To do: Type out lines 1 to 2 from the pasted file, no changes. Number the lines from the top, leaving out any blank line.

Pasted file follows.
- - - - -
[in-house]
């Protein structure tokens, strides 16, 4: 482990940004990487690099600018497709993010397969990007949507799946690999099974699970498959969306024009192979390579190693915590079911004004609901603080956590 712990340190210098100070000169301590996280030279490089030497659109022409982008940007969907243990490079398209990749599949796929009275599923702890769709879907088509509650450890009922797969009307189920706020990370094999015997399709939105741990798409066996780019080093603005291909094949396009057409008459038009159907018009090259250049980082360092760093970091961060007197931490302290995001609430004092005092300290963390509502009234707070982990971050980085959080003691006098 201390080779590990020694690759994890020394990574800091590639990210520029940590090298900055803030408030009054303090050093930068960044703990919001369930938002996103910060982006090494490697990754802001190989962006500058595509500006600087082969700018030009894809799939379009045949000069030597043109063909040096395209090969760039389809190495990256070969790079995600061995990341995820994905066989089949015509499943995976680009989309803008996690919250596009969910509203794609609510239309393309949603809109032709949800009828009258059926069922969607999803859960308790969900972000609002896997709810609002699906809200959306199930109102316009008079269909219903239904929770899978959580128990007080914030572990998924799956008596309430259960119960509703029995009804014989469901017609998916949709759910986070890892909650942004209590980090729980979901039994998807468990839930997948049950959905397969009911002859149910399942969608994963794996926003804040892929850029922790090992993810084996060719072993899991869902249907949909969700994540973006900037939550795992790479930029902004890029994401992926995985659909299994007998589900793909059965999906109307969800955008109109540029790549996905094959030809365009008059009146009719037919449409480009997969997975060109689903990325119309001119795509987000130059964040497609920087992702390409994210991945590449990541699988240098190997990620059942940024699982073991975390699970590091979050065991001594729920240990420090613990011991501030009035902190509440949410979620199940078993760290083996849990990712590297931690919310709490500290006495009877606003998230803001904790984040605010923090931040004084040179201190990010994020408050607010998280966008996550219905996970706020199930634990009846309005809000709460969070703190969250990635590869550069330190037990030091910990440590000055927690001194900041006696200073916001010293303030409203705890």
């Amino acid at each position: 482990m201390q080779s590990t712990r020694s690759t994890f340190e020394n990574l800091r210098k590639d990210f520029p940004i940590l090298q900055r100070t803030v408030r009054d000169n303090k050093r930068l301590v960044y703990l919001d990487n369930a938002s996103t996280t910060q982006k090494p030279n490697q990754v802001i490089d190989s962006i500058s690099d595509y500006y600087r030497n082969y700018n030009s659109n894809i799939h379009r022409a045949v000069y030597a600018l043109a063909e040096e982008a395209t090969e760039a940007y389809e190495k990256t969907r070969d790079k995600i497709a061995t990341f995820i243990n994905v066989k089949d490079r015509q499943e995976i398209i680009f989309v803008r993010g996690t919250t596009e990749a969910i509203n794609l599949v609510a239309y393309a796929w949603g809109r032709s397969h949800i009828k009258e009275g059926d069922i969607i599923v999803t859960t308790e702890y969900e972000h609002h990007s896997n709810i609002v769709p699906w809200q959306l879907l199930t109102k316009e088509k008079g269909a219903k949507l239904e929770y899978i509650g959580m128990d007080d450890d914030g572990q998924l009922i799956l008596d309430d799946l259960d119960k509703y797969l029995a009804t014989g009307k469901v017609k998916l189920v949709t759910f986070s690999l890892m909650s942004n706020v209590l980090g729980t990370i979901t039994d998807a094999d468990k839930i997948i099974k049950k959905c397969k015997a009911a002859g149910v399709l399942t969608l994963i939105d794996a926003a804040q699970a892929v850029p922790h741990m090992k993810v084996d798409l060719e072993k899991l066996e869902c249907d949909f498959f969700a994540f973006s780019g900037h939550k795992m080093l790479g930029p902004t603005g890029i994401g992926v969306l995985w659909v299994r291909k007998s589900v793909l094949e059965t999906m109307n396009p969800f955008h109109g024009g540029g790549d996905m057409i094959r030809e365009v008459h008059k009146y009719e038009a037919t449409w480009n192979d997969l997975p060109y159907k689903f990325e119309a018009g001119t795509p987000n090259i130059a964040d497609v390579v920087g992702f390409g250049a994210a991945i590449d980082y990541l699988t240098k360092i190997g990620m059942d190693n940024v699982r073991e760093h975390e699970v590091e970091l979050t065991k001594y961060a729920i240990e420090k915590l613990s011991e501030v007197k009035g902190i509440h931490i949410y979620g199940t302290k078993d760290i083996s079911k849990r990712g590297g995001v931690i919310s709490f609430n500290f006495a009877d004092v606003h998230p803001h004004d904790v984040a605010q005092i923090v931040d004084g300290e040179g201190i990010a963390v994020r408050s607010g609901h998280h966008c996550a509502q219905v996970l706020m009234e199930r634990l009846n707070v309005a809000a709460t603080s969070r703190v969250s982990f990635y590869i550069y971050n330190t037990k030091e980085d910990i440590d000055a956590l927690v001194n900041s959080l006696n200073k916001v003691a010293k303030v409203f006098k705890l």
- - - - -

[in-house]
């Protein structure tokens, strides 16, 4: 482990940004990487690099600018497709993010397969990007949507799946690999099974699970498959969306024009192979390579190693915590079911004004609901603080956590 712990340190210098100070000169301590996280030279490089030497659109022409982008940007969907243990490079398209990749599949796929009275599923702890769709879907088509509650450890009922797969009307189920706020990370094999015997399709939105741990798409066996780019080093603005291909094949396009057409008459038009159907018009090259250049980082360092760093970091961060007197931490302290995001609430004092005092300290963390509502009234707070982990971050980085959080003691006098 201390080779590990020694690759994890020394990574800091590639990210520029940590090298900055803030408030009054303090050093930068960044703990919001369930938002996103910060982006090494490697990754802001190989962006500058595509500006600087082969700018030009894809799939379009045949000069030597043109063909040096395209090969760039389809190495990256070969790079995600061995990341995820994905066989089949015509499943995976680009989309803008996690919250596009969910509203794609609510239309393309949603809109032709949800009828009258059926069922969607999803859960308790969900972000609002896997709810609002699906809200959306199930109102316009008079269909219903239904929770899978959580128990007080914030572990998924799956008596309430259960119960509703029995009804014989469901017609998916949709759910986070890892909650942004209590980090729980979901039994998807468990839930997948049950959905397969009911002859149910399942969608994963794996926003804040892929850029922790090992993810084996060719072993899991869902249907949909969700994540973006900037939550795992790479930029902004890029994401992926995985659909299994007998589900793909059965999906109307969800955008109109540029790549996905094959030809365009008059009146009719037919449409480009997969997975060109689903990325119309001119795509987000130059964040497609920087992702390409994210991945590449990541699988240098190997990620059942940024699982073991975390699970590091979050065991001594729920240990420090613990011991501030009035902190509440949410979620199940078993760290083996849990990712590297931690919310709490500290006495009877606003998230803001904790984040605010923090931040004084040179201190990010994020408050607010998280966008996550219905996970706020199930634990009846309005809000709460969070703190969250990635590869550069330190037990030091910990440590000055927690001194900041006696200073916001010293303030409203705890």